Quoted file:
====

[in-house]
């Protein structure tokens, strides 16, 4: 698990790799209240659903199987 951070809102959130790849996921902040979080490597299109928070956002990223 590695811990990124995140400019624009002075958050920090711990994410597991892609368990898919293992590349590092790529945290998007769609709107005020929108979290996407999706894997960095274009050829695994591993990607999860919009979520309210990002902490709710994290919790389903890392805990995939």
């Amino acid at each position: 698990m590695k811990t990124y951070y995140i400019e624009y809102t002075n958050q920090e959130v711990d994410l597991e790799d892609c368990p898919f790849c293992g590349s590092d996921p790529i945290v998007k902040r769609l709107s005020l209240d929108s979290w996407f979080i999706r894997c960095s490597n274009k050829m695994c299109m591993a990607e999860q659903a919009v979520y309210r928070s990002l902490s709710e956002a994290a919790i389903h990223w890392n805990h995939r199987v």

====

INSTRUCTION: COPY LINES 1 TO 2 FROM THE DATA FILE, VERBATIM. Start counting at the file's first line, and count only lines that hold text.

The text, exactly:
[in-house]
């Protein structure tokens, strides 16, 4: 698990790799209240659903199987 951070809102959130790849996921902040979080490597299109928070956002990223 590695811990990124995140400019624009002075958050920090711990994410597991892609368990898919293992590349590092790529945290998007769609709107005020929108979290996407999706894997960095274009050829695994591993990607999860919009979520309210990002902490709710994290919790389903890392805990995939």